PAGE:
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Sydney Morning Herald, Tuesday 26 March 1918, page 5

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P.P. BOARD OFFICIALS.

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A large number of stock inspectors, secretaries, and rabbit inspectors attended the first conference of the Institute of P.P. Board Officials of New South Wales, which opened at King's Hall yesterday. Mr. C. R. Brett, of Bathurst, presided.

The following motion was carried unanimously, upon the motion of Mr. R. W. Dawson (Goulburn), seconded by Mr. J. A. T. Rochfort (Gundagai):—"That this institute, in conference assembled, places on record its unswerving loyalty to the cause of Great Britain and her Allies, its firm belief in the righteousness of the cause, and its unwavering determination to in every way possible assist in upholding the hands of those in authority in prosecuting the war until a victorious peace is assured."

In the absence of the Minister for Agriculture, Mr. W. C. Grahame, who was precluded from attending, the conference was opened by the Under-Secretary to the Department of Agriculture, Mr. G. Valder, who congratulated the inspectors and secretaties upon holding a conference. The Inspectors had rendered the department invaluable assistance in the steps taken to eradicate stock diseases, and he hoped it would not be long before the veterinary establishment now being equipped would be opened by the Government. For the benefit of stock-breeding he would like to see wealthy stockowners come forward with offers of financial assistance respecting the veterlnary establishment.

The Chief Inspector of Stock and Chief Quarantlne Officer Mr S. T. D. Symons M.R.C.V.S., in the course of a highly interesting lecture, dealing with imported stock and quarantine laws governing their introduction traced the foundation of the sheep industry in Australia, and said present day records indicated that sheep coming not only from the United Kingdom, but from America, France Spain, and other countries were mostly merinos. Thoroughbreds headed the list so far as horses were concerned, and regarding cattle Shorthorns and Herefords were much in excess of other breeds although a fair number of Devons had been from time to time imported. The first gazetted quarantine area was at Surry Hills, and it was opened on account of an outbreak of scab and catarrh among sheep. In course of time the area was moved to Randwick. It was closed for a time, and one opened at Summer Hill. There were also areas set apart for imported Victorian and Tasmanian sheep at Albury and Moama. Cattle were first quarantined at Garden Island then at Shark Island. Bradley's Head was then utilised as an animal quarantine. The land at Athol was later on used for the purpose of laying out Taronga Park Zoological Gardens and quarantine space was afforded at Moore Park on the site of the old Zoo. The Federal Government had purchased a block of land at Abbotsford on Hen and Chickens Bay, and it was hoped to occupy this in April of this year. Animals would be transferred from ships to the area by water. The quarters at Abbotsford were a big improvement and there was room for extension of necessary. It was thought that on account of the opening of the Panama Canal Sydney would be largely the first port of call for ships arriving in Australia. Therefore animals for other States would be quarantined here, it was thought. Mr Symons traced the various diseases in stock which had been introduced and the steps taken to eradicate them.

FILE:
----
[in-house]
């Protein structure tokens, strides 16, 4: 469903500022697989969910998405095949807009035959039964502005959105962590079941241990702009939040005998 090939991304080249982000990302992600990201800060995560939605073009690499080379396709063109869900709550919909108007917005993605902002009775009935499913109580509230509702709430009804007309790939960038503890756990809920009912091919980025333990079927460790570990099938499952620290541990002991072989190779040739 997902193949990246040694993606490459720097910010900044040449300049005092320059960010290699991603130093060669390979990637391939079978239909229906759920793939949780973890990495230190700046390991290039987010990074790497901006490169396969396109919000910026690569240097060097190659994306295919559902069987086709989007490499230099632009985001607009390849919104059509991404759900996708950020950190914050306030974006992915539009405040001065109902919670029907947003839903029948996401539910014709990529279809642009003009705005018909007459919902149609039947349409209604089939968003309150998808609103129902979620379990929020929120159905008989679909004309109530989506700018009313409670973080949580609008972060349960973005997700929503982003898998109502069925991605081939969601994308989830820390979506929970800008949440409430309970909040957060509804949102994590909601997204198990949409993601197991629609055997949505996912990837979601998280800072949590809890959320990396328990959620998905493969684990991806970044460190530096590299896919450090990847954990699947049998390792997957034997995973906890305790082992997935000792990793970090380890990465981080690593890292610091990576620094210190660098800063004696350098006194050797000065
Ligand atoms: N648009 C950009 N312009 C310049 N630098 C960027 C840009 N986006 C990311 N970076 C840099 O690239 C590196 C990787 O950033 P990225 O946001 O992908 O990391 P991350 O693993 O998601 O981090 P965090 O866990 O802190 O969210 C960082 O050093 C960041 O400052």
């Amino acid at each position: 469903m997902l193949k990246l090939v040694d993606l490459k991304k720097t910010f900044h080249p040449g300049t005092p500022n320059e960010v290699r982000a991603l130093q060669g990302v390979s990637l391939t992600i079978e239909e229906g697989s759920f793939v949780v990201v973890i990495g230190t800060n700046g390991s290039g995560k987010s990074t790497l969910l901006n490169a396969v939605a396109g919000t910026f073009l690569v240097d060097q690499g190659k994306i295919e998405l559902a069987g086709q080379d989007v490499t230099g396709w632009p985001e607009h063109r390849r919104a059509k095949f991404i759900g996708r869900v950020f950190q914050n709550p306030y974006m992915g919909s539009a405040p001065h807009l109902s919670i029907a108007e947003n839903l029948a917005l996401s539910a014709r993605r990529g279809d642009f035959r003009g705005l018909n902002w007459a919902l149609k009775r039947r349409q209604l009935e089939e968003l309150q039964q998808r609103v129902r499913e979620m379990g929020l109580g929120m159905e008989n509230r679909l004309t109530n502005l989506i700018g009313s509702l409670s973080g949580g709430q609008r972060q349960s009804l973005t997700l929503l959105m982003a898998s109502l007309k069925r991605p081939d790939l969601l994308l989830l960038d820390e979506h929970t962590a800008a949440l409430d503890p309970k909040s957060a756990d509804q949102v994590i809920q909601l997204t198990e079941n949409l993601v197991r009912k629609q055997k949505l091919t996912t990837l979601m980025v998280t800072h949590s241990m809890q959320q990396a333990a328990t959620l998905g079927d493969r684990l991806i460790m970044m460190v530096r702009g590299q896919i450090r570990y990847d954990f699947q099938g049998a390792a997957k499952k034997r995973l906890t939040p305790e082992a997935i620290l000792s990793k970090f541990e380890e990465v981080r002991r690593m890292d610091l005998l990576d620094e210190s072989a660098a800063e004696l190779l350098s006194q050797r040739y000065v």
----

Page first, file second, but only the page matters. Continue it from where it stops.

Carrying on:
Mr. W. Froggatt, F.L.S., Government Etomologist lecturing upon external parasites of stock, explained that Australia was the only country that had stamped out sheep scab. Ox warble had never entered Australia owing to our sound quarantine stock regulations. The stock branches of Australia and New South Wales in particular, were to be congratulated on the fact that Australia was the only sheep country in the world that had stamped out sheep scab. (Cheers.) Referring to birds, he said the starling was one of the most destructive birds introduced to Australia. It did not eat blow flies or maggots, but did eat young swallows and their eggs, and would be soon attacking wheat. He was a friend of the crow. In the west and north-west they destroyed and ate the blowfly.

Mr. G. R. Freeman (Singleton) said starlings had cleared up patches affected by the grasshopper recently on the Upper Hunter.

The conference will be continued to-day at 10 am.

 


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